- Gender: Morton’s neuroma is more common in females and in active individuals, usually aged 15-50 (the higher prevalence of Morton’s neuroma in women is believed to be footwear-related)
- Clawed toes, hammertoes and bunions: These conditions can stretch the intermetatarsal structures (the space between the bones at the base of the toes) and apply excessive strain to the ball of the foot.
- Impact sport or physical activities that create excessive pressure on the forefoot. Examples include elliptical, cycling, dance, incline walking or running.
Since Morton’s neuroma is caused by repetitive trauma to the nerve, either from poor biomechanics, foot type or choice of footwear, prevention is aimed at controlling these factors. This can be accomplished through the following:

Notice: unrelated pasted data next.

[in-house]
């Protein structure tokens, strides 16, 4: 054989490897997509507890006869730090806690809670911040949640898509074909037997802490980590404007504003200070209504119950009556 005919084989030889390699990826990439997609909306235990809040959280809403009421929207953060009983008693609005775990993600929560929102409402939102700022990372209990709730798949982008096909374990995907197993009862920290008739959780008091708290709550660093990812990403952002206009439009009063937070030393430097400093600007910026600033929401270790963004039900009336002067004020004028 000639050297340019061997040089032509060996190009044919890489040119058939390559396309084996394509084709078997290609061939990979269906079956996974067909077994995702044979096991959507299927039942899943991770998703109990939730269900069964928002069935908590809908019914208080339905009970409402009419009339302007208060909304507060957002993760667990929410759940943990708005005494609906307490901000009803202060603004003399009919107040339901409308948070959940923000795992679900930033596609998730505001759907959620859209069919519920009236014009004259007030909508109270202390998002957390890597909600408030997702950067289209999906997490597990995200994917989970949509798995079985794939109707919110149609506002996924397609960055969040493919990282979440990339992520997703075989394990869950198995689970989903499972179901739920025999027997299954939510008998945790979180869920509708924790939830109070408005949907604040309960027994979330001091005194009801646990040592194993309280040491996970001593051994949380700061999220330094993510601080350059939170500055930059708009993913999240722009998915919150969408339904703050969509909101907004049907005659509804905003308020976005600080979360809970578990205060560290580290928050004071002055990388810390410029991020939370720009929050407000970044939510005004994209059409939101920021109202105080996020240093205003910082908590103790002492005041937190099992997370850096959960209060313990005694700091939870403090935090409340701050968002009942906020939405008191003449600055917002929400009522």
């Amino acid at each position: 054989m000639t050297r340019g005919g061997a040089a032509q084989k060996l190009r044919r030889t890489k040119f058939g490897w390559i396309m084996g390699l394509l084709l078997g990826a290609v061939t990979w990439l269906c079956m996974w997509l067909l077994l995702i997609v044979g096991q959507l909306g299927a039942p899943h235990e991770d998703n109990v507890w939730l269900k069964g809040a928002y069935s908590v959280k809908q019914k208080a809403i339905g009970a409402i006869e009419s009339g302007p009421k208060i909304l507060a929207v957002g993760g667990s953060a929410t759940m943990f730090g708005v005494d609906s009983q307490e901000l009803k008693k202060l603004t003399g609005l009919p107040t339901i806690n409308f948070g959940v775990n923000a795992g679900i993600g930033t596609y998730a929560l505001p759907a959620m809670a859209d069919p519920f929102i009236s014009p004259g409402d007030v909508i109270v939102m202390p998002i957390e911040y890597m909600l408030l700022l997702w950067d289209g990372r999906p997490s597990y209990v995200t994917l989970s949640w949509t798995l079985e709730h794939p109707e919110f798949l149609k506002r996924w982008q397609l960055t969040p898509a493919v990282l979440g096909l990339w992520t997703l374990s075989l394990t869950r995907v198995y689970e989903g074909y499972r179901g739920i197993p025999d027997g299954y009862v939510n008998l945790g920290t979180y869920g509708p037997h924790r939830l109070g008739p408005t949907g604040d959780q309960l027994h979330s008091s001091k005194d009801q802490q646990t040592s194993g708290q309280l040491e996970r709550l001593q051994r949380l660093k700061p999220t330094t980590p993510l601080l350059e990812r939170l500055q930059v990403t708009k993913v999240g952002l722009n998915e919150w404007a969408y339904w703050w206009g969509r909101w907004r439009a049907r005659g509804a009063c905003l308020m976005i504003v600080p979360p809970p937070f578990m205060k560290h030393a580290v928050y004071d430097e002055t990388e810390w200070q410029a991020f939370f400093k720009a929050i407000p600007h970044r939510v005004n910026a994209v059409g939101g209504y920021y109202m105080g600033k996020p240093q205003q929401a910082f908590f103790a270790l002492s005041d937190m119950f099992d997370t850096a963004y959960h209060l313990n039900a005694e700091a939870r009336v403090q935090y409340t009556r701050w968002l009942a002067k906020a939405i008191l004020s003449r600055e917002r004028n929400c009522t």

- Biomechanical abnormalities are addressed with proper orthotics and exercise. Annual assessments by a foot specialist should be scheduled to reduce risk of Morton’s neuroma.
- Shoes should properly fit the toe box so that toes have sufficient space and are not crowded or bent.
- Laces or Velcro enclosures can keep the foot towards the back of the shoe so that weight isn’t carried forward toward the front of the foot and shoe.
- Avoid or reduce the frequency that you wear high heels. You can try limiting high heels to special occasions. You can also check out some of the foot-friendlier heels available at our foot clinic and online foot shop (coming soon).
- Wear footwear with good arch support that encourages proper weight distribution and biomechanical movement in the feet. This will alleviate any repetitive strain or pressure placed on the balls of the feet and base of the toes, which reduces the possibility of developing Morton’s neuroma.